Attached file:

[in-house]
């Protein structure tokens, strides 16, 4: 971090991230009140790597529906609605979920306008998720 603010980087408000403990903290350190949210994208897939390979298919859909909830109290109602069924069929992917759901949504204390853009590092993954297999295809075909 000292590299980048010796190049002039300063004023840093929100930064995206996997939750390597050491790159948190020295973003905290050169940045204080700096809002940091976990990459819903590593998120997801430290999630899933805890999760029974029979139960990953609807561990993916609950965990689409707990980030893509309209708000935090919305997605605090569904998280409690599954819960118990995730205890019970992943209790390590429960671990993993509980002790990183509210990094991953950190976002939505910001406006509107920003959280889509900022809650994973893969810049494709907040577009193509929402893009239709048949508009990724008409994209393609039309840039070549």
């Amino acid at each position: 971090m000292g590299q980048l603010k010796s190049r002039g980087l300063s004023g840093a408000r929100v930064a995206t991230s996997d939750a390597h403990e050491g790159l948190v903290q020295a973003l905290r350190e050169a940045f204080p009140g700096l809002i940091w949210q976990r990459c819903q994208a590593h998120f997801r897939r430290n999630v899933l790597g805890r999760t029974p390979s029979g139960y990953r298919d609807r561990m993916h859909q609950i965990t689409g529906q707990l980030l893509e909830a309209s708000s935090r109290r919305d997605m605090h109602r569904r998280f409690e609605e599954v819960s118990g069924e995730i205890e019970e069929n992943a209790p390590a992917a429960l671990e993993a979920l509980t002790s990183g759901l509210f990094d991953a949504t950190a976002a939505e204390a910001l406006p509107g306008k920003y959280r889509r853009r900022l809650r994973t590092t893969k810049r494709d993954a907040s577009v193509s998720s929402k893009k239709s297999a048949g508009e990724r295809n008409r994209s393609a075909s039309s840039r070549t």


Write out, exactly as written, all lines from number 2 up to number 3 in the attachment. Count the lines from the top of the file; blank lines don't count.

């Protein structure tokens, strides 16, 4: 971090991230009140790597529906609605979920306008998720 603010980087408000403990903290350190949210994208897939390979298919859909909830109290109602069924069929992917759901949504204390853009590092993954297999295809075909 000292590299980048010796190049002039300063004023840093929100930064995206996997939750390597050491790159948190020295973003905290050169940045204080700096809002940091976990990459819903590593998120997801430290999630899933805890999760029974029979139960990953609807561990993916609950965990689409707990980030893509309209708000935090919305997605605090569904998280409690599954819960118990995730205890019970992943209790390590429960671990993993509980002790990183509210990094991953950190976002939505910001406006509107920003959280889509900022809650994973893969810049494709907040577009193509929402893009239709048949508009990724008409994209393609039309840039070549």
């Amino acid at each position: 971090m000292g590299q980048l603010k010796s190049r002039g980087l300063s004023g840093a408000r929100v930064a995206t991230s996997d939750a390597h403990e050491g790159l948190v903290q020295a973003l905290r350190e050169a940045f204080p009140g700096l809002i940091w949210q976990r990459c819903q994208a590593h998120f997801r897939r430290n999630v899933l790597g805890r999760t029974p390979s029979g139960y990953r298919d609807r561990m993916h859909q609950i965990t689409g529906q707990l980030l893509e909830a309209s708000s935090r109290r919305d997605m605090h109602r569904r998280f409690e609605e599954v819960s118990g069924e995730i205890e019970e069929n992943a209790p390590a992917a429960l671990e993993a979920l509980t002790s990183g759901l509210f990094d991953a949504t950190a976002a939505e204390a910001l406006p509107g306008k920003y959280r889509r853009r900022l809650r994973t590092t893969k810049r494709d993954a907040s577009v193509s998720s929402k893009k239709s297999a048949g508009e990724r295809n008409r994209s393609a075909s039309s840039r070549t």